Education is not the only factor. Our political structure is akin to 18th European aristocratic society in which the baron of an estate was responsible for provision of employment through serfdom; running the police force and imparting justice as judge of the area. Pakistan is experiencing a similar social and political structure in our rural areas which comprise 65 percent of the electorate. The dera of the feudal is the first stop for people to seek redress for most of their issues that should be solved by the state apparatus without interference of any third party. The state has completely failed to break this stronghold of the feudal, rather the situation has aggravated because of an inept and incapable bureaucratic structure. For people it is better to maintain this status quo as they don’t see any ray of hope on the horizon that could improve their lot. They support every new entrant with the hope that finally a saviour has arrived, but that optimism is usually short lived whether it was a martial law or arrival of ZAB and most recently PTI.

Another factor is the promotion of a distorted version of Sufi Islam, where a figure head of a past Sufi family becomes a spiritual guide of the people. This factor has overwhelming influence in South Punjab and most of Sindh. There is no doubt that there have been prominent religious figures in the past that dedicated their lives to guiding people about the values and tradition of Islam. But their inheritors are far from being spiritual and in fact use that position for their own political and economic benefit. I recently met a prominent friend from Sindh who said that this situation is beginning to change as mureeds realise that their pir only takes and never gives back anything, so they will not vote for them in the future. If this is true then there is hope for a better future.

I don’t know any superman in Pakistan that can take us to our destiny but I do know many individuals that can form a good team. All we need to do is to bring them all on one platform

Islam proposes that it is the acts of an individual that are important rather than to whom he was born. To explain this further let’s look at some of the personalities presented by Quran. The father of Prophet Ibrahim (AS) refused to accept the message and remained one of the ignorant ones. On the other hand both sons of Prophet Ibrahim (AS) Ismail (AS) and Isaac (AS) become prophets in their own rights. The son of Hazrat Nooh (AS) refused to accept the message and drowned in the storm. Hazrat Yaqoob (AS) had sons of which many conspired against Hazrat Yousuf (AS) while Yousuf (AS) became a prominent prophet. Many uncles and relatives of Prophet Mohammad (PBUH) accepted Islam but Abu Jahl refused. There are many similar stories which makes it clear that it is not the inheritance but individual piety and righteousness that is important.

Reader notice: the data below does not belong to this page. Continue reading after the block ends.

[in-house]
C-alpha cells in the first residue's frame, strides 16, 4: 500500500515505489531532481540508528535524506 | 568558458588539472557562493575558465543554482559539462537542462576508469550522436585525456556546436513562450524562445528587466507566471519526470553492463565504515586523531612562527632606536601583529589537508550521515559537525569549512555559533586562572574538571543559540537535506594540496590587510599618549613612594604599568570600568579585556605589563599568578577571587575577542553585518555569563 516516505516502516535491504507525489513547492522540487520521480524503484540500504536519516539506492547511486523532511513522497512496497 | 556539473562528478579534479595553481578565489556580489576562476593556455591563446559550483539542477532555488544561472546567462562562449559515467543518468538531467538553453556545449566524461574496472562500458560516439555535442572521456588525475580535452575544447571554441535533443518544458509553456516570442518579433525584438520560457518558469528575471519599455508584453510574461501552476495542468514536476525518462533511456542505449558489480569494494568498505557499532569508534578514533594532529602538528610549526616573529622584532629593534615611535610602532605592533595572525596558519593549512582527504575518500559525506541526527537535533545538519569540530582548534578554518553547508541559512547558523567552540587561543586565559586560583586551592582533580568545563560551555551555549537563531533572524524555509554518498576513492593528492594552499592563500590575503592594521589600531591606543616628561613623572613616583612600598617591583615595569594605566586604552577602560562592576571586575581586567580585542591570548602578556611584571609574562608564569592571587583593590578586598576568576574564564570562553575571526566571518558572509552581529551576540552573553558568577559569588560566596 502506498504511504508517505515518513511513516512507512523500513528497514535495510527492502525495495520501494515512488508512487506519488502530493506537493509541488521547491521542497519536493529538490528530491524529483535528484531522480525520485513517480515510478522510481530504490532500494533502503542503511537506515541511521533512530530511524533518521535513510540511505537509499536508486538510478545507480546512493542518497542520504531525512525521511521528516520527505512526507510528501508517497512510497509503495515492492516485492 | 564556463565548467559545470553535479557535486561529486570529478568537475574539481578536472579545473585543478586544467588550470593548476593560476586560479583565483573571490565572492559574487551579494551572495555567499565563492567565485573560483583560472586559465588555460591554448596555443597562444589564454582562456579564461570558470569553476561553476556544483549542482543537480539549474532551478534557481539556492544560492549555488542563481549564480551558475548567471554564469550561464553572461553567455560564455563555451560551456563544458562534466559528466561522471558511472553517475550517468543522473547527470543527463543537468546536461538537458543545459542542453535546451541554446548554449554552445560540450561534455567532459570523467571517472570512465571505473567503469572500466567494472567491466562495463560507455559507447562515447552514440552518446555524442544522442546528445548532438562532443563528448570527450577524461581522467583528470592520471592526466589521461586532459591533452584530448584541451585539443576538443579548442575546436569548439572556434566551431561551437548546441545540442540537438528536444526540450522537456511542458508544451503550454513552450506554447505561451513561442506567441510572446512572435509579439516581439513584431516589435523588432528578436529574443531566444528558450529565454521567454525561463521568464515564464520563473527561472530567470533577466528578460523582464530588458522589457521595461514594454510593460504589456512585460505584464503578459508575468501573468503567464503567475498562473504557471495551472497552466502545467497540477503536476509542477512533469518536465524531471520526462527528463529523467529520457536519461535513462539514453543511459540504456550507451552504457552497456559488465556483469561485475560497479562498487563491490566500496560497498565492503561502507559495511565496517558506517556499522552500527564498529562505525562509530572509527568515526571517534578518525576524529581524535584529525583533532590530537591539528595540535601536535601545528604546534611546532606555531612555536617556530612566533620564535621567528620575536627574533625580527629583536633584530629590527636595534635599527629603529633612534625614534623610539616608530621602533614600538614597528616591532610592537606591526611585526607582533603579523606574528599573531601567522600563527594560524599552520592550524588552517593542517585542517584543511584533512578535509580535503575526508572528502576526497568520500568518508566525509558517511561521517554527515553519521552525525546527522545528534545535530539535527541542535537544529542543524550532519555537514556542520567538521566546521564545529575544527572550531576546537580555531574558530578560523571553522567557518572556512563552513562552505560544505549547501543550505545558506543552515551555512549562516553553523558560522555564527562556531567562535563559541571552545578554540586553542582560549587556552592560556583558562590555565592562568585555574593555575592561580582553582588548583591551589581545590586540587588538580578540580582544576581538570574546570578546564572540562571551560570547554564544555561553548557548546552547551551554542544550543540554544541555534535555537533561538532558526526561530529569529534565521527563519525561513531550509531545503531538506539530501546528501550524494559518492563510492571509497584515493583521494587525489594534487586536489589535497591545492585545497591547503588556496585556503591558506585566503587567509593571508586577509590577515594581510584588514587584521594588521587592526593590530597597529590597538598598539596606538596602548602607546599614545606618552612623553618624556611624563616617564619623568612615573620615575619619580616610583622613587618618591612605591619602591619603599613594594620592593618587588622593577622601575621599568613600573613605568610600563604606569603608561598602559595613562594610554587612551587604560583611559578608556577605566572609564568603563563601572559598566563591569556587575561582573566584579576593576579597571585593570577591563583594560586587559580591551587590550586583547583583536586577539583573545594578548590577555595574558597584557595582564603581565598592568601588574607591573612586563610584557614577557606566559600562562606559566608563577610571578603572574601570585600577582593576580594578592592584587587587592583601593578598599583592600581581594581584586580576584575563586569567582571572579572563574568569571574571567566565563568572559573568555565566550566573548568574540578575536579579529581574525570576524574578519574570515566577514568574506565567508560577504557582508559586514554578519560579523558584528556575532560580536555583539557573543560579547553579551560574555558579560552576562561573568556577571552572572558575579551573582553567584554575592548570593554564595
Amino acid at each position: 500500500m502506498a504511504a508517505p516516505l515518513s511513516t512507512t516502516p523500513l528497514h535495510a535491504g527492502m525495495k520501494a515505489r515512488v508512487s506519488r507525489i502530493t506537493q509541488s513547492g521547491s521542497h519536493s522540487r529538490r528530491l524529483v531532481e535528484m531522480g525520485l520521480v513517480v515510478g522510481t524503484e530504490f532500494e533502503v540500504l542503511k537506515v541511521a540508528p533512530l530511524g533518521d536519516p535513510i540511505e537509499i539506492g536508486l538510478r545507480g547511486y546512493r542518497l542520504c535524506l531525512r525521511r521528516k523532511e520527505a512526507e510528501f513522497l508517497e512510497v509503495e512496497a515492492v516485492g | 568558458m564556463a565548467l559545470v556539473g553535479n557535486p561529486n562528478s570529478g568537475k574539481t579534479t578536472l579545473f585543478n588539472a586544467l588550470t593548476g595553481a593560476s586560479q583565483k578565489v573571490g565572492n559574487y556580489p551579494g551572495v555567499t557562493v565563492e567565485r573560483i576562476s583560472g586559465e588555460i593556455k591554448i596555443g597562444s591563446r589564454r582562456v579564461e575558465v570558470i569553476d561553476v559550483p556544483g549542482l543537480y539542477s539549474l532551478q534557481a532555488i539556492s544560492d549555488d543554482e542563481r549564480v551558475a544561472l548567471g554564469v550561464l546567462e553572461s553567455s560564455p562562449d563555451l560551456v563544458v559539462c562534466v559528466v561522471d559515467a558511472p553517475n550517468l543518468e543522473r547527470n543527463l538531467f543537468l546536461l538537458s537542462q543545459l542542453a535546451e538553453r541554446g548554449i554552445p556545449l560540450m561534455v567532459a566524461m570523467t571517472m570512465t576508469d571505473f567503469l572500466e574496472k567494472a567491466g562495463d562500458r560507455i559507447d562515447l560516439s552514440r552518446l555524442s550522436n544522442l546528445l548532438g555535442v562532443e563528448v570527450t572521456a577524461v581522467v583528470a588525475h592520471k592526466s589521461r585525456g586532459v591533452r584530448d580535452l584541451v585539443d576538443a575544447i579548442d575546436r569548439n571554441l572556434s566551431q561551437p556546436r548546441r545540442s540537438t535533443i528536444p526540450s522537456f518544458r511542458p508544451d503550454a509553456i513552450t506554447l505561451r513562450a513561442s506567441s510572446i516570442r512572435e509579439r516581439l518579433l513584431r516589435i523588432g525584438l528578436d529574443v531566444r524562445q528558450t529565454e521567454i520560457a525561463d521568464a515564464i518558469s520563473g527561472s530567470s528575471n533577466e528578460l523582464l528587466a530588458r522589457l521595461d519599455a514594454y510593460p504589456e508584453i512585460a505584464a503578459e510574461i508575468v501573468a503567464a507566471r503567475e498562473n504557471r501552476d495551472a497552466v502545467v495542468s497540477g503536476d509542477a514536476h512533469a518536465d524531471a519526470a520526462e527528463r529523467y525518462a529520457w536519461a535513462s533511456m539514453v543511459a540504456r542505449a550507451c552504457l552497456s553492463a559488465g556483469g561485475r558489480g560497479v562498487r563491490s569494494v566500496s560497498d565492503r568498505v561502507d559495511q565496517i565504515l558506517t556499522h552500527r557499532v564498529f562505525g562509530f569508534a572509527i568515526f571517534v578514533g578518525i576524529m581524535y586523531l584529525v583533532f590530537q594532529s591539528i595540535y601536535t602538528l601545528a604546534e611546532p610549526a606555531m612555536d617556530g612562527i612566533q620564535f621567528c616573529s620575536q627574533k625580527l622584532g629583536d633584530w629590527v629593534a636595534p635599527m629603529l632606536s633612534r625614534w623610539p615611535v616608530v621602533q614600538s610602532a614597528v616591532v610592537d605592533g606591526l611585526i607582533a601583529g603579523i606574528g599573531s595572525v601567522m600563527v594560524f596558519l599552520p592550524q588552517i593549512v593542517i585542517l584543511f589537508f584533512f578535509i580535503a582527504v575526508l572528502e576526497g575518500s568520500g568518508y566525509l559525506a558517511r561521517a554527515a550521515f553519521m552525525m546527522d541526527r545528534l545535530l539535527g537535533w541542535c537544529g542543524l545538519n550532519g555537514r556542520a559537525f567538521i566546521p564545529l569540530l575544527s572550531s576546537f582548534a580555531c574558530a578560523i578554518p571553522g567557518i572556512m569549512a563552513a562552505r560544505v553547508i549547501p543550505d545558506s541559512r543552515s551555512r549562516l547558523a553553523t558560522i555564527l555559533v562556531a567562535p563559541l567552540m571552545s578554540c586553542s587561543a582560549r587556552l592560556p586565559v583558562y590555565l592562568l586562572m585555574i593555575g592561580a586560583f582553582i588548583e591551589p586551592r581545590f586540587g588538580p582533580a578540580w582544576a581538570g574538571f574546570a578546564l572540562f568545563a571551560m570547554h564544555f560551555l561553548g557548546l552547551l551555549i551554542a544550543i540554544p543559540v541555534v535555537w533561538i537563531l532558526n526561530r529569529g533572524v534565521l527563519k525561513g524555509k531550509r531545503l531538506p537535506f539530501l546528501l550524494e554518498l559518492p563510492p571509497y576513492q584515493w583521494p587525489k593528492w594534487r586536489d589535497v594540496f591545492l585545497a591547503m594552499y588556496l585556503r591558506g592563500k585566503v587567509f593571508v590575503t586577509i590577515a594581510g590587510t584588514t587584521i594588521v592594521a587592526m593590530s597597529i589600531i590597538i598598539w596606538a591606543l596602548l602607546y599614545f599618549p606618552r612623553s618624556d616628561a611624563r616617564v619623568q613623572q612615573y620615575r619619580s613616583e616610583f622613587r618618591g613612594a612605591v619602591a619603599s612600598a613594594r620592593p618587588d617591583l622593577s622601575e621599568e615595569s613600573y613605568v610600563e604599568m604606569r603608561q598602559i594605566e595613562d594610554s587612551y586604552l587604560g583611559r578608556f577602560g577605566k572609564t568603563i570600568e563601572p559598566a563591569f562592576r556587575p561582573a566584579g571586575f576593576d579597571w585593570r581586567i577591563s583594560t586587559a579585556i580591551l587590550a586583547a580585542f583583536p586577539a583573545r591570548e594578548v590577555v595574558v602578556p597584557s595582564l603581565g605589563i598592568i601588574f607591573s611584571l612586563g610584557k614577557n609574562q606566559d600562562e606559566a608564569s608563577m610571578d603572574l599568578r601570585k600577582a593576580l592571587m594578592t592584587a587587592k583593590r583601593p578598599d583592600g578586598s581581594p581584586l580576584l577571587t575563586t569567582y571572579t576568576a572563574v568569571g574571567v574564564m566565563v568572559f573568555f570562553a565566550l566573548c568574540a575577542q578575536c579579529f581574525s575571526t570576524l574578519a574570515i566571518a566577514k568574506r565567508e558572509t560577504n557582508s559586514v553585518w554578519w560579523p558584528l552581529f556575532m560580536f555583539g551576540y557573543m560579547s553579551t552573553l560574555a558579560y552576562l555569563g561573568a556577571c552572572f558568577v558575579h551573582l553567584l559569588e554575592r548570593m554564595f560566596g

It was probably because of this Quranic message that Allama Iqbal promoted the idea of Khudi (self-ego) which required an individual to adopt a life of self-enlightenment and then work towards the collective enlightenment of the whole community. It is unfortunate that this ideal of Iqbal is still far from being a reality, just like the dream of his partner and friend Mohammad Ali Jinnah who wanted Pakistan to be a progressive Islamic welfare and democratic state. We cannot achieve these dreams until we break the shackles of blindly following an individual saviour. We have to instead make a collective decision and support a team that can deliver on the promise.

I don’t know any superman in Pakistan that can take us to our destiny but I do know many individuals that can form a good team. All we need to do is to bring them all on one platform and make them work as a team.

Source: http://www.pakistantoday.com.pk/2015/02/28/comment/between-leadership-and-destiny/